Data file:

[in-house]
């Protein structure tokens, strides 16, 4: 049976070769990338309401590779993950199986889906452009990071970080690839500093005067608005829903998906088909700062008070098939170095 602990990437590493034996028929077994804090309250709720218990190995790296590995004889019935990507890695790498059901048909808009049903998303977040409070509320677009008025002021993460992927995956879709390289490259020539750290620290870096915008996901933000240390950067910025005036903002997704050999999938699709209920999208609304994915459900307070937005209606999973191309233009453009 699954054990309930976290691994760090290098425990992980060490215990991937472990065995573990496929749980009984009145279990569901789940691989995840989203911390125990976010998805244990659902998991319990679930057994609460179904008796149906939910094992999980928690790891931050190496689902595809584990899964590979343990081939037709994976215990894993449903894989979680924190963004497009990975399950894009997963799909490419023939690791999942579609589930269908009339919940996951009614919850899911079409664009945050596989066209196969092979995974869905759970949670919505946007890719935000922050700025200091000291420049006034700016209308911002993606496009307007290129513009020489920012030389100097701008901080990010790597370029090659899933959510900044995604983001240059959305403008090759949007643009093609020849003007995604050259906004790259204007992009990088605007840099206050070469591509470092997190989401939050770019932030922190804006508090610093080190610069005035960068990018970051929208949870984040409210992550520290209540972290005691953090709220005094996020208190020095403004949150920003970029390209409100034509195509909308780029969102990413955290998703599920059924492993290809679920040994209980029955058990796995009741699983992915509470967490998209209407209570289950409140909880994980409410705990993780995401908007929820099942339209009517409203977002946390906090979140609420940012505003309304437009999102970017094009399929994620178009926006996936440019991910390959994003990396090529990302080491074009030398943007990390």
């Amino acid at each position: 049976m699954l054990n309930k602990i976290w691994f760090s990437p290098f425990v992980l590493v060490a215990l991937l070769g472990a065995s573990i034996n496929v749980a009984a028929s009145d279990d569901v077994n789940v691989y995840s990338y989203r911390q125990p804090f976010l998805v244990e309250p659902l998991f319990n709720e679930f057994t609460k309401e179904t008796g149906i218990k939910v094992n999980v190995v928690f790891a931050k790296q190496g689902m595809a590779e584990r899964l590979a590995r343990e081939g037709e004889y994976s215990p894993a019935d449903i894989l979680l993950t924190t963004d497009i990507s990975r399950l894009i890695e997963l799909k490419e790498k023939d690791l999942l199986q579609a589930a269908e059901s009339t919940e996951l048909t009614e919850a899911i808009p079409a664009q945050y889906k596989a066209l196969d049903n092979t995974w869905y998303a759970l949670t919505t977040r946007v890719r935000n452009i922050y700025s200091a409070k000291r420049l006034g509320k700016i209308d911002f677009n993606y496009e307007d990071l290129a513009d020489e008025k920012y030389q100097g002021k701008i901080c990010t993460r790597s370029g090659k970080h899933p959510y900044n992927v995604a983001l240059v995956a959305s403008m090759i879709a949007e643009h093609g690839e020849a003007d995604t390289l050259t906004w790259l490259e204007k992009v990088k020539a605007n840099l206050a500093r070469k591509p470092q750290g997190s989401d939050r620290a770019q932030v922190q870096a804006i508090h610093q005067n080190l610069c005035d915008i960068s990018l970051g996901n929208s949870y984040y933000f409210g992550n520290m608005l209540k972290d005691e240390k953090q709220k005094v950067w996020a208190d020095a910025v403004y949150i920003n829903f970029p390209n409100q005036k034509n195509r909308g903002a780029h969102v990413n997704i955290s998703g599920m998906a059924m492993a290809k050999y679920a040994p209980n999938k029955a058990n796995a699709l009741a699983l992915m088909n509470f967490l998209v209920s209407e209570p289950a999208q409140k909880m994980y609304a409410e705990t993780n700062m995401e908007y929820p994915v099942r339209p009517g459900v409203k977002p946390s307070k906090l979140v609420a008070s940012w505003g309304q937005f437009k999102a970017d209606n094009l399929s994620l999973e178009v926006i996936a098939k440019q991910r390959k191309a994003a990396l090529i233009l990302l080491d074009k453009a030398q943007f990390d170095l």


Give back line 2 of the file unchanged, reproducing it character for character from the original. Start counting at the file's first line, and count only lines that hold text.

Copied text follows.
């Protein structure tokens, strides 16, 4: 049976070769990338309401590779993950199986889906452009990071970080690839500093005067608005829903998906088909700062008070098939170095 602990990437590493034996028929077994804090309250709720218990190995790296590995004889019935990507890695790498059901048909808009049903998303977040409070509320677009008025002021993460992927995956879709390289490259020539750290620290870096915008996901933000240390950067910025005036903002997704050999999938699709209920999208609304994915459900307070937005209606999973191309233009453009 699954054990309930976290691994760090290098425990992980060490215990991937472990065995573990496929749980009984009145279990569901789940691989995840989203911390125990976010998805244990659902998991319990679930057994609460179904008796149906939910094992999980928690790891931050190496689902595809584990899964590979343990081939037709994976215990894993449903894989979680924190963004497009990975399950894009997963799909490419023939690791999942579609589930269908009339919940996951009614919850899911079409664009945050596989066209196969092979995974869905759970949670919505946007890719935000922050700025200091000291420049006034700016209308911002993606496009307007290129513009020489920012030389100097701008901080990010790597370029090659899933959510900044995604983001240059959305403008090759949007643009093609020849003007995604050259906004790259204007992009990088605007840099206050070469591509470092997190989401939050770019932030922190804006508090610093080190610069005035960068990018970051929208949870984040409210992550520290209540972290005691953090709220005094996020208190020095403004949150920003970029390209409100034509195509909308780029969102990413955290998703599920059924492993290809679920040994209980029955058990796995009741699983992915509470967490998209209407209570289950409140909880994980409410705990993780995401908007929820099942339209009517409203977002946390906090979140609420940012505003309304437009999102970017094009399929994620178009926006996936440019991910390959994003990396090529990302080491074009030398943007990390």